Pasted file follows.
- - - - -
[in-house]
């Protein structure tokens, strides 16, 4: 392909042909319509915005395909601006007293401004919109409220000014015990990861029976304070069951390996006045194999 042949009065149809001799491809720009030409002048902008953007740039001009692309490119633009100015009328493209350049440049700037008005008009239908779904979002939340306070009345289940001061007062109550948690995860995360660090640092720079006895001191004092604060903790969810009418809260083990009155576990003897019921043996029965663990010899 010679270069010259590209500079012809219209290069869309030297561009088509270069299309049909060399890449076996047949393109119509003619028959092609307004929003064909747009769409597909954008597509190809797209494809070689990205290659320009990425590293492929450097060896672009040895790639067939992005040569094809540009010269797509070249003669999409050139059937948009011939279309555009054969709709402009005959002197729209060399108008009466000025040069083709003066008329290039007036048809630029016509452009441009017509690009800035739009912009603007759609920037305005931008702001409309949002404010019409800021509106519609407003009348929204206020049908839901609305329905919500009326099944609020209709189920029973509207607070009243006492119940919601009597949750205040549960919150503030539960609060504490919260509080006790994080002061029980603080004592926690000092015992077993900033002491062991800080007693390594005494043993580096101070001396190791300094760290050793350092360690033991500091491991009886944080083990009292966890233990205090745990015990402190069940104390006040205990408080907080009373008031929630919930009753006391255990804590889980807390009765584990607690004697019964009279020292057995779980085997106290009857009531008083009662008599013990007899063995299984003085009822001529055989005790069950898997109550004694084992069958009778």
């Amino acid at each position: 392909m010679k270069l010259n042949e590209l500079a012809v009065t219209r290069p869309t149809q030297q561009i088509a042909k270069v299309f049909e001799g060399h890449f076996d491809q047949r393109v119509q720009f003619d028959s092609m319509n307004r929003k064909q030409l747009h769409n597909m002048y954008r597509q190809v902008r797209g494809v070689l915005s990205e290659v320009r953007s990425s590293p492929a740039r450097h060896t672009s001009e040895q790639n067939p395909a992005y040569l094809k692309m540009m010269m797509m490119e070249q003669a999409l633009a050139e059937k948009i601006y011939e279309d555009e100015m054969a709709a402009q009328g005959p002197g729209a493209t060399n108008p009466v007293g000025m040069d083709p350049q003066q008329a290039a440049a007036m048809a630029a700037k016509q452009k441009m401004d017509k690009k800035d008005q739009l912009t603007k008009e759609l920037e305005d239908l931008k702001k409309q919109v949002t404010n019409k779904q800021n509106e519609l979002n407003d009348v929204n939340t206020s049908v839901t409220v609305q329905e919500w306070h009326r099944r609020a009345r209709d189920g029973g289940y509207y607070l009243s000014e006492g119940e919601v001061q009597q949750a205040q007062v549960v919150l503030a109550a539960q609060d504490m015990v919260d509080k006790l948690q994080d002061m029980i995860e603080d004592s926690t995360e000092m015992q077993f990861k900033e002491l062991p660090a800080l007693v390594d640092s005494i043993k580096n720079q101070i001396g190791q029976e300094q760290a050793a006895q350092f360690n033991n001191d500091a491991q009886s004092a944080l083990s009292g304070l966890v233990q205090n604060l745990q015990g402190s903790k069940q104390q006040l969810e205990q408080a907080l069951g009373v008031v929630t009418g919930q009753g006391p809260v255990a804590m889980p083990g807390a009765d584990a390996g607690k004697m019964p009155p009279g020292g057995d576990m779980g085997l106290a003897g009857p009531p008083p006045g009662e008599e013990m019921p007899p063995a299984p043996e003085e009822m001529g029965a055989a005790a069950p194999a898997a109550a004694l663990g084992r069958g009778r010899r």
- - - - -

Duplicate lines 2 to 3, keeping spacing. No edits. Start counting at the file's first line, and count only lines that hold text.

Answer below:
């Protein structure tokens, strides 16, 4: 392909042909319509915005395909601006007293401004919109409220000014015990990861029976304070069951390996006045194999 042949009065149809001799491809720009030409002048902008953007740039001009692309490119633009100015009328493209350049440049700037008005008009239908779904979002939340306070009345289940001061007062109550948690995860995360660090640092720079006895001191004092604060903790969810009418809260083990009155576990003897019921043996029965663990010899 010679270069010259590209500079012809219209290069869309030297561009088509270069299309049909060399890449076996047949393109119509003619028959092609307004929003064909747009769409597909954008597509190809797209494809070689990205290659320009990425590293492929450097060896672009040895790639067939992005040569094809540009010269797509070249003669999409050139059937948009011939279309555009054969709709402009005959002197729209060399108008009466000025040069083709003066008329290039007036048809630029016509452009441009017509690009800035739009912009603007759609920037305005931008702001409309949002404010019409800021509106519609407003009348929204206020049908839901609305329905919500009326099944609020209709189920029973509207607070009243006492119940919601009597949750205040549960919150503030539960609060504490919260509080006790994080002061029980603080004592926690000092015992077993900033002491062991800080007693390594005494043993580096101070001396190791300094760290050793350092360690033991500091491991009886944080083990009292966890233990205090745990015990402190069940104390006040205990408080907080009373008031929630919930009753006391255990804590889980807390009765584990607690004697019964009279020292057995779980085997106290009857009531008083009662008599013990007899063995299984003085009822001529055989005790069950898997109550004694084992069958009778």
């Amino acid at each position: 392909m010679k270069l010259n042949e590209l500079a012809v009065t219209r290069p869309t149809q030297q561009i088509a042909k270069v299309f049909e001799g060399h890449f076996d491809q047949r393109v119509q720009f003619d028959s092609m319509n307004r929003k064909q030409l747009h769409n597909m002048y954008r597509q190809v902008r797209g494809v070689l915005s990205e290659v320009r953007s990425s590293p492929a740039r450097h060896t672009s001009e040895q790639n067939p395909a992005y040569l094809k692309m540009m010269m797509m490119e070249q003669a999409l633009a050139e059937k948009i601006y011939e279309d555009e100015m054969a709709a402009q009328g005959p002197g729209a493209t060399n108008p009466v007293g000025m040069d083709p350049q003066q008329a290039a440049a007036m048809a630029a700037k016509q452009k441009m401004d017509k690009k800035d008005q739009l912009t603007k008009e759609l920037e305005d239908l931008k702001k409309q919109v949002t404010n019409k779904q800021n509106e519609l979002n407003d009348v929204n939340t206020s049908v839901t409220v609305q329905e919500w306070h009326r099944r609020a009345r209709d189920g029973g289940y509207y607070l009243s000014e006492g119940e919601v001061q009597q949750a205040q007062v549960v919150l503030a109550a539960q609060d504490m015990v919260d509080k006790l948690q994080d002061m029980i995860e603080d004592s926690t995360e000092m015992q077993f990861k900033e002491l062991p660090a800080l007693v390594d640092s005494i043993k580096n720079q101070i001396g190791q029976e300094q760290a050793a006895q350092f360690n033991n001191d500091a491991q009886s004092a944080l083990s009292g304070l966890v233990q205090n604060l745990q015990g402190s903790k069940q104390q006040l969810e205990q408080a907080l069951g009373v008031v929630t009418g919930q009753g006391p809260v255990a804590m889980p083990g807390a009765d584990a390996g607690k004697m019964p009155p009279g020292g057995d576990m779980g085997l106290a003897g009857p009531p008083p006045g009662e008599e013990m019921p007899p063995a299984p043996e003085e009822m001529g029965a055989a005790a069950p194999a898997a109550a004694l663990g084992r069958g009778r010899r």